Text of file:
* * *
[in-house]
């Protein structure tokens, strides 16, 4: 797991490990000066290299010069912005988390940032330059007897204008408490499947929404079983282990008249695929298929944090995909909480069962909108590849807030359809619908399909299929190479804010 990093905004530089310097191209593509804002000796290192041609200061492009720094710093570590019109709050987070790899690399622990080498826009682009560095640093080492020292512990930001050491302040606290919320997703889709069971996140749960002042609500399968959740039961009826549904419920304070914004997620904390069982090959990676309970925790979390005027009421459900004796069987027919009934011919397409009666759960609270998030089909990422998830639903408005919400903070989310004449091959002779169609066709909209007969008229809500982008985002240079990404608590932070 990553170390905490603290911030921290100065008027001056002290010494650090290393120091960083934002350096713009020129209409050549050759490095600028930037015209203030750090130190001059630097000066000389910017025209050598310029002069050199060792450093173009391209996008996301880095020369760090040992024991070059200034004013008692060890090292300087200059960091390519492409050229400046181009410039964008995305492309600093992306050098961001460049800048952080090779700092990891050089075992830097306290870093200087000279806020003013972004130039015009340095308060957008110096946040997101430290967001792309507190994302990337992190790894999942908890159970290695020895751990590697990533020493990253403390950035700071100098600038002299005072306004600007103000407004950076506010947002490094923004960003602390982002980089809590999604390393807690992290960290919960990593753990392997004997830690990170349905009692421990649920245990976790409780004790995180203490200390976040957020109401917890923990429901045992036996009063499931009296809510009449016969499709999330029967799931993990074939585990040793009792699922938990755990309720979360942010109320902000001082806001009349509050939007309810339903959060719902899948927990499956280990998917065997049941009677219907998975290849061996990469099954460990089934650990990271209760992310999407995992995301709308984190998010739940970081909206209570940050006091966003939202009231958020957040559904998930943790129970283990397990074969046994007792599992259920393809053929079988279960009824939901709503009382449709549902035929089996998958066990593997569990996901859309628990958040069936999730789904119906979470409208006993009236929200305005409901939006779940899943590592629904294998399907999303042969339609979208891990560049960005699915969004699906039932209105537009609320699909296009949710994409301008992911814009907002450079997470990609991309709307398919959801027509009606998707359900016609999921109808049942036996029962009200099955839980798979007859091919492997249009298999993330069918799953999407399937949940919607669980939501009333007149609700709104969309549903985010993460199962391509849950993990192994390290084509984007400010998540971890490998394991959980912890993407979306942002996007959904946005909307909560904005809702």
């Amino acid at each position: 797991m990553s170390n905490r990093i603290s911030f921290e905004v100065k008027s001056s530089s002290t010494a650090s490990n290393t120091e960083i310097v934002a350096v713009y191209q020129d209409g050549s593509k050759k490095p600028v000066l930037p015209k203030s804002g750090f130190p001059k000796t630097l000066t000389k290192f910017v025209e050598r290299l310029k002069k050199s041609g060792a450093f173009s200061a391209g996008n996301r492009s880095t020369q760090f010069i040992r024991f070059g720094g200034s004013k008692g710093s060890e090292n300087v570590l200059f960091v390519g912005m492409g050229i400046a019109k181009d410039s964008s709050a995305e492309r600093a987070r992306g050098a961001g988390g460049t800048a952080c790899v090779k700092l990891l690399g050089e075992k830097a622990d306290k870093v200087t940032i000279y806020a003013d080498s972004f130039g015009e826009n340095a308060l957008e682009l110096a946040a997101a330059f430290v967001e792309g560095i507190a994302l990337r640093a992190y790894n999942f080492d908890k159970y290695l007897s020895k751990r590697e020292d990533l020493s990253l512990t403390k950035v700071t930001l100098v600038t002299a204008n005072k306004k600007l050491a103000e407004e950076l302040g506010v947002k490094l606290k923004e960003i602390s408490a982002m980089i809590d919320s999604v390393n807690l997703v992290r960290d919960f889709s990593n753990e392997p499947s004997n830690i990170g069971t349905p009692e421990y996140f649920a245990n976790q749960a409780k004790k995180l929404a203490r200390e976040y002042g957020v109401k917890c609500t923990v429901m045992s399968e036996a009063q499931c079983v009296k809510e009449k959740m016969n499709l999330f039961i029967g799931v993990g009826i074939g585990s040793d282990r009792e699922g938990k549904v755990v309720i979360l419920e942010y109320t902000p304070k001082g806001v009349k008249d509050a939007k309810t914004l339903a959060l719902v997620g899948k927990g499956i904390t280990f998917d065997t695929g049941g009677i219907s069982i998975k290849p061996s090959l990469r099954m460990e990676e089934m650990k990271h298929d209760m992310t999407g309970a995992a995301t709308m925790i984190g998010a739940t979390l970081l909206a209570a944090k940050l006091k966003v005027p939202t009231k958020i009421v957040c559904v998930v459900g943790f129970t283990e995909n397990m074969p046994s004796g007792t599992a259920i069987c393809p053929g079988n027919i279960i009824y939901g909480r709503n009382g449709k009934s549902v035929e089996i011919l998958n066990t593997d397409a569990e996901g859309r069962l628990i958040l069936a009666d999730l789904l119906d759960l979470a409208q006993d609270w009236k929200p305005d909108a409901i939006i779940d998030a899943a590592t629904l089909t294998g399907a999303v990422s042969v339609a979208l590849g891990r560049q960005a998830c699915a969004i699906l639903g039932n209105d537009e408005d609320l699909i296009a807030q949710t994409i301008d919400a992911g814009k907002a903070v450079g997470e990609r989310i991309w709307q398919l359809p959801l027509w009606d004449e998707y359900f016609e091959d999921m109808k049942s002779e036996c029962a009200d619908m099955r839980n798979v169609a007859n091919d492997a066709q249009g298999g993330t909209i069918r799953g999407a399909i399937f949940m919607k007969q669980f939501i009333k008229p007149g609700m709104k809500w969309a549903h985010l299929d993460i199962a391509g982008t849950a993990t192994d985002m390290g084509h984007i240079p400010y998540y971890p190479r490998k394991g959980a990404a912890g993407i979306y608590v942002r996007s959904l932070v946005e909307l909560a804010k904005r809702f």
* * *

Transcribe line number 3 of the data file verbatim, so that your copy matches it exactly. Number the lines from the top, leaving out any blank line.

């Amino acid at each position: 797991m990553s170390n905490r990093i603290s911030f921290e905004v100065k008027s001056s530089s002290t010494a650090s490990n290393t120091e960083i310097v934002a350096v713009y191209q020129d209409g050549s593509k050759k490095p600028v000066l930037p015209k203030s804002g750090f130190p001059k000796t630097l000066t000389k290192f910017v025209e050598r290299l310029k002069k050199s041609g060792a450093f173009s200061a391209g996008n996301r492009s880095t020369q760090f010069i040992r024991f070059g720094g200034s004013k008692g710093s060890e090292n300087v570590l200059f960091v390519g912005m492409g050229i400046a019109k181009d410039s964008s709050a995305e492309r600093a987070r992306g050098a961001g988390g460049t800048a952080c790899v090779k700092l990891l690399g050089e075992k830097a622990d306290k870093v200087t940032i000279y806020a003013d080498s972004f130039g015009e826009n340095a308060l957008e682009l110096a946040a997101a330059f430290v967001e792309g560095i507190a994302l990337r640093a992190y790894n999942f080492d908890k159970y290695l007897s020895k751990r590697e020292d990533l020493s990253l512990t403390k950035v700071t930001l100098v600038t002299a204008n005072k306004k600007l050491a103000e407004e950076l302040g506010v947002k490094l606290k923004e960003i602390s408490a982002m980089i809590d919320s999604v390393n807690l997703v992290r960290d919960f889709s990593n753990e392997p499947s004997n830690i990170g069971t349905p009692e421990y996140f649920a245990n976790q749960a409780k004790k995180l929404a203490r200390e976040y002042g957020v109401k917890c609500t923990v429901m045992s399968e036996a009063q499931c079983v009296k809510e009449k959740m016969n499709l999330f039961i029967g799931v993990g009826i074939g585990s040793d282990r009792e699922g938990k549904v755990v309720i979360l419920e942010y109320t902000p304070k001082g806001v009349k008249d509050a939007k309810t914004l339903a959060l719902v997620g899948k927990g499956i904390t280990f998917d065997t695929g049941g009677i219907s069982i998975k290849p061996s090959l990469r099954m460990e990676e089934m650990k990271h298929d209760m992310t999407g309970a995992a995301t709308m925790i984190g998010a739940t979390l970081l909206a209570a944090k940050l006091k966003v005027p939202t009231k958020i009421v957040c559904v998930v459900g943790f129970t283990e995909n397990m074969p046994s004796g007792t599992a259920i069987c393809p053929g079988n027919i279960i009824y939901g909480r709503n009382g449709k009934s549902v035929e089996i011919l998958n066990t593997d397409a569990e996901g859309r069962l628990i958040l069936a009666d999730l789904l119906d759960l979470a409208q006993d609270w009236k929200p305005d909108a409901i939006i779940d998030a899943a590592t629904l089909t294998g399907a999303v990422s042969v339609a979208l590849g891990r560049q960005a998830c699915a969004i699906l639903g039932n209105d537009e408005d609320l699909i296009a807030q949710t994409i301008d919400a992911g814009k907002a903070v450079g997470e990609r989310i991309w709307q398919l359809p959801l027509w009606d004449e998707y359900f016609e091959d999921m109808k049942s002779e036996c029962a009200d619908m099955r839980n798979v169609a007859n091919d492997a066709q249009g298999g993330t909209i069918r799953g999407a399909i399937f949940m919607k007969q669980f939501i009333k008229p007149g609700m709104k809500w969309a549903h985010l299929d993460i199962a391509g982008t849950a993990t192994d985002m390290g084509h984007i240079p400010y998540y971890p190479r490998k394991g959980a990404a912890g993407i979306y608590v942002r996007s959904l932070v946005e909307l909560a804010k904005r809702f």